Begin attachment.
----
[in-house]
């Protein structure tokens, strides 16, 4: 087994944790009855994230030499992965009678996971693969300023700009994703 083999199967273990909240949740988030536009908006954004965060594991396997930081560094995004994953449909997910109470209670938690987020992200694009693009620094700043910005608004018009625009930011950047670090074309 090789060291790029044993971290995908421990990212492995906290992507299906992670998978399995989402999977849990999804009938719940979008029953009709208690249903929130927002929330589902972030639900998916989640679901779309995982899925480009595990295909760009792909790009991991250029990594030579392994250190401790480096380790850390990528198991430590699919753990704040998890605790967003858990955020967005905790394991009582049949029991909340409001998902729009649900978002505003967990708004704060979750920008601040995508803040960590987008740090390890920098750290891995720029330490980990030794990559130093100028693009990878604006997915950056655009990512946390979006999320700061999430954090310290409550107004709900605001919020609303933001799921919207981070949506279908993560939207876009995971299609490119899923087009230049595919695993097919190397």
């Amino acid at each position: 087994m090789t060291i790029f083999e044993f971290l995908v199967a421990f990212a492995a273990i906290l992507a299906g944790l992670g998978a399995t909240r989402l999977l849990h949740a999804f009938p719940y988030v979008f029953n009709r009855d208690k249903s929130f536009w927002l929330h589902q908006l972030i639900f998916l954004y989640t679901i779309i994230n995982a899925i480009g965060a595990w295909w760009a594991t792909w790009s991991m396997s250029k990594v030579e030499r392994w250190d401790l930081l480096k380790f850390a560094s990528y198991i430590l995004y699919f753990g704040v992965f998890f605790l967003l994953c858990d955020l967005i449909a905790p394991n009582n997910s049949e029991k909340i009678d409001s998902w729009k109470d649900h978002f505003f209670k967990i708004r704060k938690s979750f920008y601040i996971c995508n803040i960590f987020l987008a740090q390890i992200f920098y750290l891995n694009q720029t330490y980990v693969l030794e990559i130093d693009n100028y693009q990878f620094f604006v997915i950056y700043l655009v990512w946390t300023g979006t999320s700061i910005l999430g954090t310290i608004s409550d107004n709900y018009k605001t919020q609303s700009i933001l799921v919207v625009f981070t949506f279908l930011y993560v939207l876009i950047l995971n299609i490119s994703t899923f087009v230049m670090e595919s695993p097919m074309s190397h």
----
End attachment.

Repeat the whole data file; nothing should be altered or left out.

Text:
[in-house]
């Protein structure tokens, strides 16, 4: 087994944790009855994230030499992965009678996971693969300023700009994703 083999199967273990909240949740988030536009908006954004965060594991396997930081560094995004994953449909997910109470209670938690987020992200694009693009620094700043910005608004018009625009930011950047670090074309 090789060291790029044993971290995908421990990212492995906290992507299906992670998978399995989402999977849990999804009938719940979008029953009709208690249903929130927002929330589902972030639900998916989640679901779309995982899925480009595990295909760009792909790009991991250029990594030579392994250190401790480096380790850390990528198991430590699919753990704040998890605790967003858990955020967005905790394991009582049949029991909340409001998902729009649900978002505003967990708004704060979750920008601040995508803040960590987008740090390890920098750290891995720029330490980990030794990559130093100028693009990878604006997915950056655009990512946390979006999320700061999430954090310290409550107004709900605001919020609303933001799921919207981070949506279908993560939207876009995971299609490119899923087009230049595919695993097919190397």
């Amino acid at each position: 087994m090789t060291i790029f083999e044993f971290l995908v199967a421990f990212a492995a273990i906290l992507a299906g944790l992670g998978a399995t909240r989402l999977l849990h949740a999804f009938p719940y988030v979008f029953n009709r009855d208690k249903s929130f536009w927002l929330h589902q908006l972030i639900f998916l954004y989640t679901i779309i994230n995982a899925i480009g965060a595990w295909w760009a594991t792909w790009s991991m396997s250029k990594v030579e030499r392994w250190d401790l930081l480096k380790f850390a560094s990528y198991i430590l995004y699919f753990g704040v992965f998890f605790l967003l994953c858990d955020l967005i449909a905790p394991n009582n997910s049949e029991k909340i009678d409001s998902w729009k109470d649900h978002f505003f209670k967990i708004r704060k938690s979750f920008y601040i996971c995508n803040i960590f987020l987008a740090q390890i992200f920098y750290l891995n694009q720029t330490y980990v693969l030794e990559i130093d693009n100028y693009q990878f620094f604006v997915i950056y700043l655009v990512w946390t300023g979006t999320s700061i910005l999430g954090t310290i608004s409550d107004n709900y018009k605001t919020q609303s700009i933001l799921v919207v625009f981070t949506f279908l930011y993560v939207l876009i950047l995971n299609i490119s994703t899923f087009v230049m670090e595919s695993p097919m074309s190397h």